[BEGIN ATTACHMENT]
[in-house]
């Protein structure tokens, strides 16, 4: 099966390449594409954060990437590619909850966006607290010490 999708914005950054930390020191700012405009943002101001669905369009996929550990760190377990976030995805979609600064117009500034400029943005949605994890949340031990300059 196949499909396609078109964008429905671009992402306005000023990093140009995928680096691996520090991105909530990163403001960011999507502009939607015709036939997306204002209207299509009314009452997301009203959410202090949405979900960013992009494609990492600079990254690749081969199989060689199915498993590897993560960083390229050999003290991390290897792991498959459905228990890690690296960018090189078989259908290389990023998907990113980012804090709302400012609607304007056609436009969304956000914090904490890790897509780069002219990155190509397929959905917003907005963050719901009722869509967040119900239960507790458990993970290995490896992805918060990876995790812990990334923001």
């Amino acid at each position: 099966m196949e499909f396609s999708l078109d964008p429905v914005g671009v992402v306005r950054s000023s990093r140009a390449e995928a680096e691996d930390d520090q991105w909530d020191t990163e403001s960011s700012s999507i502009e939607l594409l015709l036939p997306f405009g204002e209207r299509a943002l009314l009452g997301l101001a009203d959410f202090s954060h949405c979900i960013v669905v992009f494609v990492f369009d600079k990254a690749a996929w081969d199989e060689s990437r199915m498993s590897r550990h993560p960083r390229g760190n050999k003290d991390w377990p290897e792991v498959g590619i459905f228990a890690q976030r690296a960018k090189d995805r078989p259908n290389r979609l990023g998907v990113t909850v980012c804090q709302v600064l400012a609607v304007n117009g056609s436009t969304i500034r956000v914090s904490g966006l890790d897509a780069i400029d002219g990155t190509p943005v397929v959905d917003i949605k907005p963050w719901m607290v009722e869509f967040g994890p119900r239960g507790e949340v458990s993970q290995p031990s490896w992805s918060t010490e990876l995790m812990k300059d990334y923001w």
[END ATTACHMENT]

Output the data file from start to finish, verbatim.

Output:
[in-house]
């Protein structure tokens, strides 16, 4: 099966390449594409954060990437590619909850966006607290010490 999708914005950054930390020191700012405009943002101001669905369009996929550990760190377990976030995805979609600064117009500034400029943005949605994890949340031990300059 196949499909396609078109964008429905671009992402306005000023990093140009995928680096691996520090991105909530990163403001960011999507502009939607015709036939997306204002209207299509009314009452997301009203959410202090949405979900960013992009494609990492600079990254690749081969199989060689199915498993590897993560960083390229050999003290991390290897792991498959459905228990890690690296960018090189078989259908290389990023998907990113980012804090709302400012609607304007056609436009969304956000914090904490890790897509780069002219990155190509397929959905917003907005963050719901009722869509967040119900239960507790458990993970290995490896992805918060990876995790812990990334923001």
């Amino acid at each position: 099966m196949e499909f396609s999708l078109d964008p429905v914005g671009v992402v306005r950054s000023s990093r140009a390449e995928a680096e691996d930390d520090q991105w909530d020191t990163e403001s960011s700012s999507i502009e939607l594409l015709l036939p997306f405009g204002e209207r299509a943002l009314l009452g997301l101001a009203d959410f202090s954060h949405c979900i960013v669905v992009f494609v990492f369009d600079k990254a690749a996929w081969d199989e060689s990437r199915m498993s590897r550990h993560p960083r390229g760190n050999k003290d991390w377990p290897e792991v498959g590619i459905f228990a890690q976030r690296a960018k090189d995805r078989p259908n290389r979609l990023g998907v990113t909850v980012c804090q709302v600064l400012a609607v304007n117009g056609s436009t969304i500034r956000v914090s904490g966006l890790d897509a780069i400029d002219g990155t190509p943005v397929v959905d917003i949605k907005p963050w719901m607290v009722e869509f967040g994890p119900r239960g507790e949340v458990s993970q290995p031990s490896w992805s918060t010490e990876l995790m812990k300059d990334y923001w």